An effort to persuade companies to pull their advertising from Twitter had begun long before this. Almost from the moment the sale went through, liberals were declaring Musk’s desire to end the partisan censorship to be unacceptable.
But the Trump reinstatement has created a surge in left-wing anger. Notable among those leading the charge against the move, predictably, is the Anti-Defamation League and its CEO, Jonathan Greenblatt.
The former Obama White House staffer has been waging a campaign to falsely accuse Trump of fomenting antisemitism since before he became president. But Greenblatt, who, like many others on the left likes to pose as a defender of freedom, is a firm believer in the idea (like the title of Nat Hentoff’s 1992 book) of “free speech for me, but not for thee.”
He now claims that Trump should be silenced because he spurred intolerance, issued threats and incited the events of Jan. 6.
I would argue that the first two claims are thinly veiled partisanship. Greenblatt treats differing views on issues like illegal immigration as beyond the pale. And while Trump’s Twitter bluster is often absurd and wrongheaded, it’s actually no worse than much of the political invective pointed in his direction.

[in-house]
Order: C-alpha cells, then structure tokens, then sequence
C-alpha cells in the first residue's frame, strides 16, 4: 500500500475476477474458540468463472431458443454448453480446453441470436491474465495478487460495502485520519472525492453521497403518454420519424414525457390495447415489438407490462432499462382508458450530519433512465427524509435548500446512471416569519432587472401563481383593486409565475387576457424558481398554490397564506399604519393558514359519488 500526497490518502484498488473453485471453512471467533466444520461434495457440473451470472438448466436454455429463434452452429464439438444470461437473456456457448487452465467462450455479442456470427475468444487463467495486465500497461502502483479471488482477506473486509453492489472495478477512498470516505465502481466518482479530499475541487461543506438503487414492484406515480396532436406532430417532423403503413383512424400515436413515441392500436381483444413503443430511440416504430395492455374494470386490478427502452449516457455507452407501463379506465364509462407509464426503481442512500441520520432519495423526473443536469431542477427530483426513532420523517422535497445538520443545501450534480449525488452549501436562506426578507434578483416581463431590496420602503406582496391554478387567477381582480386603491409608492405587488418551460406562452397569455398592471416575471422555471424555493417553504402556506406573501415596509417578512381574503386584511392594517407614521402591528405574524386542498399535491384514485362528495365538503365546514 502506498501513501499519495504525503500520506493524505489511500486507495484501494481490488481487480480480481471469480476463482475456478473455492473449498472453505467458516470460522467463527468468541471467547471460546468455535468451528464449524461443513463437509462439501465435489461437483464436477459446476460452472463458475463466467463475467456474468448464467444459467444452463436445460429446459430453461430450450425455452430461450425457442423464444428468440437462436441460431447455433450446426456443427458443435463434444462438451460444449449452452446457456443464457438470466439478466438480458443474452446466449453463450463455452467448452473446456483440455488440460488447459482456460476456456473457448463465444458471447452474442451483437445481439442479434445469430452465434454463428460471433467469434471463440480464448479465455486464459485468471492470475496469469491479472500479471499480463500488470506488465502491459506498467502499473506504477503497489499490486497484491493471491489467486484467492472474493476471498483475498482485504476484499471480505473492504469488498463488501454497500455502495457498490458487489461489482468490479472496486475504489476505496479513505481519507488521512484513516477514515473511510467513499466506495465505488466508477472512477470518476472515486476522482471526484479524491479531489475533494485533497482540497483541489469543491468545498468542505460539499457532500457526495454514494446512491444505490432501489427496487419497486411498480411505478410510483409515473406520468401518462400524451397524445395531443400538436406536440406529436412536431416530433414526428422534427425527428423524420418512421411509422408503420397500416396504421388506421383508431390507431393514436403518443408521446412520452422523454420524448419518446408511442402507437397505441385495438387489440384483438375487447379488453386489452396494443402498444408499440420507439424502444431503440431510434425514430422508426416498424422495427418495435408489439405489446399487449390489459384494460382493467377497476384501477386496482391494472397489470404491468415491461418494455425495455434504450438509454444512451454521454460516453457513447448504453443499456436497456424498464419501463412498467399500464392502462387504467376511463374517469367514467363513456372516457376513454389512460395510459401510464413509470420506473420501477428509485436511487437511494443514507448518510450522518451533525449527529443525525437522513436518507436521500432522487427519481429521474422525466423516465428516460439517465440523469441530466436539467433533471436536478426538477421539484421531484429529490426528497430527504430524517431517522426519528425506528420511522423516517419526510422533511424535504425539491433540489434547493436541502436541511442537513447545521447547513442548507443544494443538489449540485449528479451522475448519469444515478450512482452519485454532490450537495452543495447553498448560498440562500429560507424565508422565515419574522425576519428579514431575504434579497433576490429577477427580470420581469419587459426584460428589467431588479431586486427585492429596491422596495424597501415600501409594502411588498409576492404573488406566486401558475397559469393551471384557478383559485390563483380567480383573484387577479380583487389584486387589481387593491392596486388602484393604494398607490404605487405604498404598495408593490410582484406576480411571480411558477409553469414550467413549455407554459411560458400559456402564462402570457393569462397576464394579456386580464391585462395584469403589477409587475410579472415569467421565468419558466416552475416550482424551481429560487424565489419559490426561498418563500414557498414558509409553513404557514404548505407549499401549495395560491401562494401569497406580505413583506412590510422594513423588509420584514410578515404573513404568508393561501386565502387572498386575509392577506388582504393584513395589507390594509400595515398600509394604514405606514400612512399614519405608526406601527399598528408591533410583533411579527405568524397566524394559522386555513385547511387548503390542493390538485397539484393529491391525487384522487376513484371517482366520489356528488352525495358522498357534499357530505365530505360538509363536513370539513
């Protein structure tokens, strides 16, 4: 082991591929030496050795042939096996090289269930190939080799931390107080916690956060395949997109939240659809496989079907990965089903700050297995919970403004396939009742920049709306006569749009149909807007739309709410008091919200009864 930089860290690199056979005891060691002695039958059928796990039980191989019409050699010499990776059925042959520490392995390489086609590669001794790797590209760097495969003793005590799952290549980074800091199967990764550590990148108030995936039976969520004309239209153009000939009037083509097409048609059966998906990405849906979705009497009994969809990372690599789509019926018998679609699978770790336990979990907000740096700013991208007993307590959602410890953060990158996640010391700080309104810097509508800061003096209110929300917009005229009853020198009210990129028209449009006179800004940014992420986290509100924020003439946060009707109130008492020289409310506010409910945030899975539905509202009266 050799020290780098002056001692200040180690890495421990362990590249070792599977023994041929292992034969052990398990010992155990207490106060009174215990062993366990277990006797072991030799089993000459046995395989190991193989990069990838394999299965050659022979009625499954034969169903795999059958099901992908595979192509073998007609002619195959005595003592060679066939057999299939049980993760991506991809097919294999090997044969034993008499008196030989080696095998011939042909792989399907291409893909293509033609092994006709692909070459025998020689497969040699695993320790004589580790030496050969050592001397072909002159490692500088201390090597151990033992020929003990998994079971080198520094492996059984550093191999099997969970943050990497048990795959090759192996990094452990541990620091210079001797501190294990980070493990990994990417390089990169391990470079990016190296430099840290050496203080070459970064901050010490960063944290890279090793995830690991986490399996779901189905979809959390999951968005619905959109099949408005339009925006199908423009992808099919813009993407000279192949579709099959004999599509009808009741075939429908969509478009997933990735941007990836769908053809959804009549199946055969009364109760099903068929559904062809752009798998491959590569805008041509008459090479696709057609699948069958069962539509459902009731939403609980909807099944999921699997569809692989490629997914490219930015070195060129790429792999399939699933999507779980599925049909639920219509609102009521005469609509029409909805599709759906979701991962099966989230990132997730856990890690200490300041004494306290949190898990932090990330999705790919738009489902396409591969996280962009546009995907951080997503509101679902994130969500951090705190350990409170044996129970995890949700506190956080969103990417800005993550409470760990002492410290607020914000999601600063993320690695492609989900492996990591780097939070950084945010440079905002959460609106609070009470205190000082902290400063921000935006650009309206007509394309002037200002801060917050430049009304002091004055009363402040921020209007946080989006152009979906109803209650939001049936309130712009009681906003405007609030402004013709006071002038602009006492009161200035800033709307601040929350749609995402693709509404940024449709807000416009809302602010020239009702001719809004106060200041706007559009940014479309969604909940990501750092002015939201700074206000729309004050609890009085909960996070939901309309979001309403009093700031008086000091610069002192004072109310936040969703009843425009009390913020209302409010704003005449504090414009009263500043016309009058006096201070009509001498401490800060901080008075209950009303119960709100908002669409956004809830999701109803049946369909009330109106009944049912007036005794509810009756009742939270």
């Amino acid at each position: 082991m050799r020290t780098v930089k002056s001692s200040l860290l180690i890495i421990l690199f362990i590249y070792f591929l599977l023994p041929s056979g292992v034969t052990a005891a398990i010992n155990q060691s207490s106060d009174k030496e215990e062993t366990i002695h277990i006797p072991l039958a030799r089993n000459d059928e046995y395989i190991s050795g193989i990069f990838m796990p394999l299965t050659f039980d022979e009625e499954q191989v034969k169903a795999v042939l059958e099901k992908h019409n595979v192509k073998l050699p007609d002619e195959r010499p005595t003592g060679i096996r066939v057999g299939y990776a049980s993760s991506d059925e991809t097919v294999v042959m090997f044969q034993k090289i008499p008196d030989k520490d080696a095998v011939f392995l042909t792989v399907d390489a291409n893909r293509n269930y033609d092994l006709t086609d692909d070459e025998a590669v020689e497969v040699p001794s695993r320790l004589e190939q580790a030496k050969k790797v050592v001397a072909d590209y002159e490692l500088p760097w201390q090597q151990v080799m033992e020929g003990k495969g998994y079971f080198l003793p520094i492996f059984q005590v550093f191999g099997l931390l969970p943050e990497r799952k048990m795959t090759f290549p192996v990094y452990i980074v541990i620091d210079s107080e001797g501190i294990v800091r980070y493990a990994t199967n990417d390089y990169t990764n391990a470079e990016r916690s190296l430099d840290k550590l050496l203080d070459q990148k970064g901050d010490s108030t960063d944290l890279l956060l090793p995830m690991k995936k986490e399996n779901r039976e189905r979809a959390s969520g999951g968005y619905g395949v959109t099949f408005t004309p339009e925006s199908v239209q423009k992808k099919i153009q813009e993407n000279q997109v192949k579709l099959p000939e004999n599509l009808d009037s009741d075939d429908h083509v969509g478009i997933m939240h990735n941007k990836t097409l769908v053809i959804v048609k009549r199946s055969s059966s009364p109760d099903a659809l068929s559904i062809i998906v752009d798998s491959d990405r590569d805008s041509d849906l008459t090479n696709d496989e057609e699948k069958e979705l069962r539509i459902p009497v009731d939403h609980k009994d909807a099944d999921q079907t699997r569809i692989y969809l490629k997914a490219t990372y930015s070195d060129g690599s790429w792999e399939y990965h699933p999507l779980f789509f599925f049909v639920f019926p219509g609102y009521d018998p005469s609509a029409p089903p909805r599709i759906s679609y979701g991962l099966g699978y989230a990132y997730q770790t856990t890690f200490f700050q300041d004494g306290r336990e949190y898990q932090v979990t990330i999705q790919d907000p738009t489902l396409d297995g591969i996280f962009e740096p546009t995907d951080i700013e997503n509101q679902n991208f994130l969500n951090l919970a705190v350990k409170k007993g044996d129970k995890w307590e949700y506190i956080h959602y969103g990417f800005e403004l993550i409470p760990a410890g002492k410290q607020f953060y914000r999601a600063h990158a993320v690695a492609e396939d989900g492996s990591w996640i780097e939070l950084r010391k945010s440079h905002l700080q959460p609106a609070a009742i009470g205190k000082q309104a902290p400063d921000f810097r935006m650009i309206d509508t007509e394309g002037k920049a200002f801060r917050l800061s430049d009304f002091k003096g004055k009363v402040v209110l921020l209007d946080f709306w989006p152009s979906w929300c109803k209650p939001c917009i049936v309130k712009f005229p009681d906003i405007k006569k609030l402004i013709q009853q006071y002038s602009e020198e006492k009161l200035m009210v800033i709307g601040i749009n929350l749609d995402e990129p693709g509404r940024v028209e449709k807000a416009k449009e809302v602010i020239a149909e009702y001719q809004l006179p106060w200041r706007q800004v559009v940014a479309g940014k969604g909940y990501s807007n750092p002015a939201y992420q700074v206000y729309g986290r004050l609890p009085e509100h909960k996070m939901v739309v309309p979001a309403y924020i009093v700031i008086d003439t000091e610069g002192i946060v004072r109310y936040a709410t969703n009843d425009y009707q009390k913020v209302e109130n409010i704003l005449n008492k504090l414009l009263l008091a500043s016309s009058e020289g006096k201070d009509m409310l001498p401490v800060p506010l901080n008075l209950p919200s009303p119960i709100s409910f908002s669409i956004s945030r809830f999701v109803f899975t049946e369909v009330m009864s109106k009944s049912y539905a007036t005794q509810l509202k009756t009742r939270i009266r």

As for the third argument, though Trump played with fire for initiating the protest against the certification of the Electoral College, and deserves blame for not acting to stop it quickly enough, strictly speaking, he didn’t incite violence.
Here, too, Greenblatt’s stand is hypocritical. The Black Lives Matter movement that the ADL supported was responsible for sparking in the summer of 2020 far more violence, which led to property damage and human casualties. Yet we have heard nothing from the ADL about de-platforming those who backed BLM, even though it is closely connected to antisemitism.
Democrats and their corporate media cheerleaders were thrilled by the de-platforming of Trump, on the grounds that his complaints about the “theft” of the 2020 election constituted misinformation. But you don’t have to support Trump, or think his assertions are true, to understand that when you muzzle the leader of one of the nation’s two major parties, you can’t pretend to be defending democracy.